The DEA has recently announced that they are rewriting Obama’s federal cannabis regulations by processing pending applications for access to cannabis research. In addition, companies that are looking to obtain DEA registration to grow cannabis for research are also closer to their end goal. 

Attorney General William P. Barr said that he is “pleased that DEA is moving forward with its review of applications for those who seek to grow marijuana legally to support research.” This decision to allow more applications to come through occurs after many long years of delays. Dr. Sue Sisley with the Scottsdale Research Institute of Arizona was a huge reason why the need regulations are being put into place. Dr. Sisley expressed increasing frustration at the low quality of research being disseminated from the University of Mississippi and felt that the university had the monopoly on medical cannabis for research purposes. 

The “DEA is making progress in the program to register additional marijuana growers for federally authorized research, and will work with other relevant federal agencies to expedite the necessary next steps,” said DEA Acting Administrator Uttam Dhillon. “We support additional research into marijuana and its components, and we believe registering more growers will result in researchers having access to a wider variety for study.”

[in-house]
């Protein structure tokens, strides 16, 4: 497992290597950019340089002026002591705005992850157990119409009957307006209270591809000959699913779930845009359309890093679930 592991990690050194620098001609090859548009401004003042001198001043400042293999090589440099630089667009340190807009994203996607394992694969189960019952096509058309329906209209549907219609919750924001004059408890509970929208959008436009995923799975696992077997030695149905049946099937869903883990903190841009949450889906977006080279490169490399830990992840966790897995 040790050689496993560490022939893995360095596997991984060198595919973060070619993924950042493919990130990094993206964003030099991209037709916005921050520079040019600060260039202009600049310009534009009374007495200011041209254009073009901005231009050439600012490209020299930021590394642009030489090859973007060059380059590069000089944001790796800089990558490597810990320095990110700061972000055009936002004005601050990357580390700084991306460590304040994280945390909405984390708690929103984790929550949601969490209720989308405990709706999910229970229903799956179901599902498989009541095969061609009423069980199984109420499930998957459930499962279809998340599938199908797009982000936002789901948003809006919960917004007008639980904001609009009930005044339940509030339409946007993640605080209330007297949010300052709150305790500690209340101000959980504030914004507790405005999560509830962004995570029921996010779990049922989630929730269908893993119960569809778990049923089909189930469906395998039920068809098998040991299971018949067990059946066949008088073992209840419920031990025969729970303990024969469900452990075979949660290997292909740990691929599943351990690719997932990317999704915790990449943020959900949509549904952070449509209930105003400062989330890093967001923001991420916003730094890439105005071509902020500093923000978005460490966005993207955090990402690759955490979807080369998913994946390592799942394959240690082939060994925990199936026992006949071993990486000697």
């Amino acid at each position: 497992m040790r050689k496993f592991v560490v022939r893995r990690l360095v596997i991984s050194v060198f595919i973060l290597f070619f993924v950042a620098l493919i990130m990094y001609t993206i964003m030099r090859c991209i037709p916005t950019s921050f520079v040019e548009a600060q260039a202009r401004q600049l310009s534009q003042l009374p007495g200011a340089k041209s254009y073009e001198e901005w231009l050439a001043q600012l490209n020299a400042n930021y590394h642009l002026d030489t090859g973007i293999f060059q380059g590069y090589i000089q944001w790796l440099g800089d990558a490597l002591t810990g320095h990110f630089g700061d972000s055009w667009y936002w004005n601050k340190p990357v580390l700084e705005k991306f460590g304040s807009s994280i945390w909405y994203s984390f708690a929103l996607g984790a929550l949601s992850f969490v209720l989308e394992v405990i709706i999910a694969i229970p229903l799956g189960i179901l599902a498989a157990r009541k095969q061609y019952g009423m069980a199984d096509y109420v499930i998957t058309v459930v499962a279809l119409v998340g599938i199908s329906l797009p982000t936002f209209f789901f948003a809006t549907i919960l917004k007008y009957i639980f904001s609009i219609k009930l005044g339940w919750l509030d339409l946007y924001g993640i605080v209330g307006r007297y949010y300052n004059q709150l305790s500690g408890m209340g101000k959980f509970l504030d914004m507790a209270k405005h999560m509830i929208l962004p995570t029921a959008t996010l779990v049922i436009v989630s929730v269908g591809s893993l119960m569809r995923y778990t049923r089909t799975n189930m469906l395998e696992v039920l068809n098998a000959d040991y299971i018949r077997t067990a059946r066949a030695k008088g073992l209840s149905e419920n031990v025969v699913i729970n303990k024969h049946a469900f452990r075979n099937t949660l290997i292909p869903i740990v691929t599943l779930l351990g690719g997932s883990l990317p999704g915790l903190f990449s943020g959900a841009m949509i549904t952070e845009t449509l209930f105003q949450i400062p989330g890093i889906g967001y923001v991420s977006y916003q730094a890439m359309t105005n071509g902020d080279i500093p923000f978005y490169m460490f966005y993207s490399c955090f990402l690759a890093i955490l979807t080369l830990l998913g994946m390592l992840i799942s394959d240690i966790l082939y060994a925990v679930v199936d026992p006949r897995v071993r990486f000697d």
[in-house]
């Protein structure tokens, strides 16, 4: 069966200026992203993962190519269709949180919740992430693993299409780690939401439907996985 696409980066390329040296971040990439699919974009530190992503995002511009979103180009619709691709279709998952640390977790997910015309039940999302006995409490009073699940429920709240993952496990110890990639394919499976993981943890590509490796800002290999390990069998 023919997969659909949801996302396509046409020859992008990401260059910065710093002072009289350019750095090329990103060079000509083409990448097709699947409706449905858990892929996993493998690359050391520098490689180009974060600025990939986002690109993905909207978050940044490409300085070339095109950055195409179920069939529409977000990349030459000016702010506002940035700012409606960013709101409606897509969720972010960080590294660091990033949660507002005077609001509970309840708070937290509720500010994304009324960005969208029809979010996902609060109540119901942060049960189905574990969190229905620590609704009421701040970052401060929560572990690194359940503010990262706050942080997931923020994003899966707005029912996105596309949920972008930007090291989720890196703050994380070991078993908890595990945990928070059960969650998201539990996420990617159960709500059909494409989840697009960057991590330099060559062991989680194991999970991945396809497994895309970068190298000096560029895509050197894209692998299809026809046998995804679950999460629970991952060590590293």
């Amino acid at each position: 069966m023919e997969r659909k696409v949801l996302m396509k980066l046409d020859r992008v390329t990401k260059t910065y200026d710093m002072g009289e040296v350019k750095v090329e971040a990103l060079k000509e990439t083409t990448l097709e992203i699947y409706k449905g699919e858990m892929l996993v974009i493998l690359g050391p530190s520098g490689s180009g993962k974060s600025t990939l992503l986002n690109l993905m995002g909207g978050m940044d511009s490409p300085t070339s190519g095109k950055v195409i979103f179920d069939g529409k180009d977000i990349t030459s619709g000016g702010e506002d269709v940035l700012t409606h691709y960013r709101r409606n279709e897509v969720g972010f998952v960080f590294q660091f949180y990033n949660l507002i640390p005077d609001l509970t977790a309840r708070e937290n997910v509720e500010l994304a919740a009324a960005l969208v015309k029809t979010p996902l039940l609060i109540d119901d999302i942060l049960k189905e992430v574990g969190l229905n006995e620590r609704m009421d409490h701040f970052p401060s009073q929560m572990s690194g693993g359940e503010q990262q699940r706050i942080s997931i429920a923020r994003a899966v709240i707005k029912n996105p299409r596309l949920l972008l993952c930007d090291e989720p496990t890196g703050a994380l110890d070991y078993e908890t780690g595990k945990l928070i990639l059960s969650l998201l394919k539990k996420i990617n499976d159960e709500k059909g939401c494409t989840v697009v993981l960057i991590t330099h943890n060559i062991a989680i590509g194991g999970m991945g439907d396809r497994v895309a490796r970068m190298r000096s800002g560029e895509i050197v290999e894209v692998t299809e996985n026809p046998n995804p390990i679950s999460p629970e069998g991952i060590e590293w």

Though there has been progress in the process of rewriting the regulations, very few applicants will qualify. Currently, there are 33 applicants, but several will be disqualified due to their current or previous involvement in the cannabis industry. According to the DEA, being state-compliant automatically disqualifies applicants from being federally compliant. In order to qualify, applicants must comply with strict guidelines and demonstrate a case for the public interest. 

Current applicants include the University of Massachusetts and the Hawaii Agriculture Research Institute, who are applying for an extract license. The University of California Davis is looking to grow cannabis. The applicants are not limited to universities and research institutes: Duane Boise, CEO of MMJ Biopharma Cultivation, based in Florida, believes that he has a chance at obtaining a federal license to cultivate medical marijuana.

“We meet the public interest requirement evidenced by our filings with the FDA, in our development of a cannabis-based drug to treat Multiple Sclerosis and Huntington’s Disease,” says Boise. He and his company have applied for the DEA bulk manufacturing license with the intention of the continued development of an FDA-approved pharmaceutical. Part of Boise’s plan is to cultivate on federally-protected Native American sovereign lands. In this mutually beneficial arrangement, MMJ Biopharma will employ many members of the tribe. So far, the only viable opportunity for cultivating federally-approved cannabis has been through an association with a university, but Duane Boise’s strategy may prove to be effective. 

The DEA is expected to release their amendments to the 2016 Obama policy statement within the next 30 days. Of the 33 registered applicants, several have already been disqualified. Whether the applicants are approved remains to be seen.